I find match book covers from restaurants. I find nine screwdrivers (Oh, that is where they were!). I find old business cards of plumbers, electricians, hairdressers, lawyers, etc. – all of whose services I never sought out. I fan through them as if they represent different stages of my life, then I toss them without hesitation. This is a cinch, I think.

 Next, I find screws and nails and sandpaper and swizzle sticks (Really?) and a Sucrets box filled Christmas ornament hangers. There is a Mr. Clean sponge eraser, a green ribbon from a gift long forgotten and a crumbled photo of my dog as a puppy. I find an old photo slide-maybe from the 70’s? Don’t know- can’t see that small anymore anyway. I do not own a projector or have other slides, but it seems a shame to toss out this relic of unknown origin and subject.

There are bits of paper with grocery lists and phone numbers. There is a can of pepper spray given to me by some over-enthusiastic-crime-fighting man from my past. There are coupons that expired in the last century. There are tubes of half used crazy glue, bobby pins and a dried up roll of scotch tape. There is something red and once gooey now rock solid and adhered to the bottom of the drawer. There are pennies, dried up markers, sticks of ancient gum and keys to unfathomable locks.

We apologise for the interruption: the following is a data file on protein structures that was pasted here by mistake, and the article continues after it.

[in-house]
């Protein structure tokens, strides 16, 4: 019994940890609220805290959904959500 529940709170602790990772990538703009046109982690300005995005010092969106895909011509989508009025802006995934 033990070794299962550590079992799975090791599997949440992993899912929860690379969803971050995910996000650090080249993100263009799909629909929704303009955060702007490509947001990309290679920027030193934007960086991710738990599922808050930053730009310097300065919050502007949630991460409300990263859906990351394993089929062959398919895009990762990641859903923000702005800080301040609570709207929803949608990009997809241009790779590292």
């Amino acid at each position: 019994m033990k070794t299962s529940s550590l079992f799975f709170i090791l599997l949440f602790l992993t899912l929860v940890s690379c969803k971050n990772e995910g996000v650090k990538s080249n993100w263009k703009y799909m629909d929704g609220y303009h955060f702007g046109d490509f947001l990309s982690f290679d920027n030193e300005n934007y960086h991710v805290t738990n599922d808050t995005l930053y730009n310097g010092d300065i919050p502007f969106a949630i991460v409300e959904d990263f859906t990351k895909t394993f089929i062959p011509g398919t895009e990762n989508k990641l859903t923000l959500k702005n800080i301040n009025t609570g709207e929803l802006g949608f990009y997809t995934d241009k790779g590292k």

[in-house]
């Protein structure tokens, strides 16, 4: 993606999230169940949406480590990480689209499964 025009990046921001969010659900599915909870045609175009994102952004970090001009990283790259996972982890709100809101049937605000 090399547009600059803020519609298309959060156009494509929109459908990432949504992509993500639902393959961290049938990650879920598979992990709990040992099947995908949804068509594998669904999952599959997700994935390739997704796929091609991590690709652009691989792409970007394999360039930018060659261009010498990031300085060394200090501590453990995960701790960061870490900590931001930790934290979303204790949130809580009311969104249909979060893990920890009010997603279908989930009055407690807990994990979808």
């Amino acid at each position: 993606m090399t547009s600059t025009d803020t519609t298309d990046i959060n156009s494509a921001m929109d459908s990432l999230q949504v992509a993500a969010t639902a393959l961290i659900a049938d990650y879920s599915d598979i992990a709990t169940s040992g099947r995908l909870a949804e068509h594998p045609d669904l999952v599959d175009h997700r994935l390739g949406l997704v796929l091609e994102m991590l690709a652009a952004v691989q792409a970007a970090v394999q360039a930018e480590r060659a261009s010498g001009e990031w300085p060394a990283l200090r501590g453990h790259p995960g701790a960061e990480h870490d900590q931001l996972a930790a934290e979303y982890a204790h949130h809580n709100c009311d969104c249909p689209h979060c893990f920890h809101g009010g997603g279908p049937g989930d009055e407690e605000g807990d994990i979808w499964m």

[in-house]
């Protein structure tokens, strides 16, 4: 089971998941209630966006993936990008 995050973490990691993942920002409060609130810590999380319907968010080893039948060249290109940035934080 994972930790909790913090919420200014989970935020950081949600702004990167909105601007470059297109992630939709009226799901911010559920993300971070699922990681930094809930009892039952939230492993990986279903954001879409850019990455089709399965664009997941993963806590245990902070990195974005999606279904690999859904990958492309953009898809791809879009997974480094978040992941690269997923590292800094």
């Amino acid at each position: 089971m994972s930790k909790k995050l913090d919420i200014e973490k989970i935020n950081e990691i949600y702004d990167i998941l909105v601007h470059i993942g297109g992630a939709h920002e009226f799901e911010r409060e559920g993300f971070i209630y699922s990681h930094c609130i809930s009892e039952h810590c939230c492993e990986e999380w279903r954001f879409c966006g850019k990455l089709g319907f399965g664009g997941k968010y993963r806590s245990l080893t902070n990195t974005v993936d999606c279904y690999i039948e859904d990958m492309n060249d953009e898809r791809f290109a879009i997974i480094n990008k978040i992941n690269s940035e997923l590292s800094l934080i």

It takes me two hours to sort this out. Then I go to bed. True- there was no movie, but I feel great! What an accomplishment!

The following morning, the drawer is empty. I had left it open to admire its clean unfettered new appearance. Everything I took out is now on piles on the counter designated for other spots.

But the sun is already bright and it is a perfect day to paint my wicker furniture. I glance furtively at the empty drawer and the junk on the counter and slowly slide everything back into it.

It does not occur to me until much later that my junk drawer is an apt metaphor for life. We long to “get our house in order”- physically, emotionally and spiritually. There are books, magazines, lectures and wise experts all extolling the value of “keeping it simple.” So, we struggle through the confusion, attempting to manifest order and purpose. We would like to have everything “just so”. The truth is that life is messy and the junk drawer manifests those odds and ends that we can’t quite sort out and are definitely not comfortable throwing out. The junk drawer does have value-it reminds us that our life although at times messy, is also very interesting. Perhaps the best we can do is visit our “junk” occasionally, slog through the messiness and maybe, just maybe, find we can let some of it go.